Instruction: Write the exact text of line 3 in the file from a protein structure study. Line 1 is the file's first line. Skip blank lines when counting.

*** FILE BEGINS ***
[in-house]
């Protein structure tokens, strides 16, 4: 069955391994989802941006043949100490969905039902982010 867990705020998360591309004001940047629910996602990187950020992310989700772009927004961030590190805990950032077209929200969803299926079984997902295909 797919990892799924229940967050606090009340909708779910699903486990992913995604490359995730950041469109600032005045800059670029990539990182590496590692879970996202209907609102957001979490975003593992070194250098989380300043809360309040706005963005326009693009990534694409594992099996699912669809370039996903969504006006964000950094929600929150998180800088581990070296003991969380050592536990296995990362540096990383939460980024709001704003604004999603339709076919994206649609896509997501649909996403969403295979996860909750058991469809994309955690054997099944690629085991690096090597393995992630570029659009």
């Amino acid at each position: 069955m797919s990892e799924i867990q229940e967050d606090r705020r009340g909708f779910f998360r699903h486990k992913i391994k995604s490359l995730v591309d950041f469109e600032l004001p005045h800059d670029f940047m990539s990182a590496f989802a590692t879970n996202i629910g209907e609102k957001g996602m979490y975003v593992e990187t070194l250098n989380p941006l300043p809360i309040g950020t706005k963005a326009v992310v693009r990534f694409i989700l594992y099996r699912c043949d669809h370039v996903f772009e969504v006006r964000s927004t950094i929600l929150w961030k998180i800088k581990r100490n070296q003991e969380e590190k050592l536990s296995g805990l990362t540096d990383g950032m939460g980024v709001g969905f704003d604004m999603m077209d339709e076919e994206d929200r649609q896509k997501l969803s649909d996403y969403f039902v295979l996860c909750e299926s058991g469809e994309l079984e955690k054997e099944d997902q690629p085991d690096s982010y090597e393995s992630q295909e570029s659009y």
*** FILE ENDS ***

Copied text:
């Amino acid at each position: 069955m797919s990892e799924i867990q229940e967050d606090r705020r009340g909708f779910f998360r699903h486990k992913i391994k995604s490359l995730v591309d950041f469109e600032l004001p005045h800059d670029f940047m990539s990182a590496f989802a590692t879970n996202i629910g209907e609102k957001g996602m979490y975003v593992e990187t070194l250098n989380p941006l300043p809360i309040g950020t706005k963005a326009v992310v693009r990534f694409i989700l594992y099996r699912c043949d669809h370039v996903f772009e969504v006006r964000s927004t950094i929600l929150w961030k998180i800088k581990r100490n070296q003991e969380e590190k050592l536990s296995g805990l990362t540096d990383g950032m939460g980024v709001g969905f704003d604004m999603m077209d339709e076919e994206d929200r649609q896509k997501l969803s649909d996403y969403f039902v295979l996860c909750e299926s058991g469809e994309l079984e955690k054997e099944d997902q690629p085991d690096s982010y090597e393995s992630q295909e570029s659009y």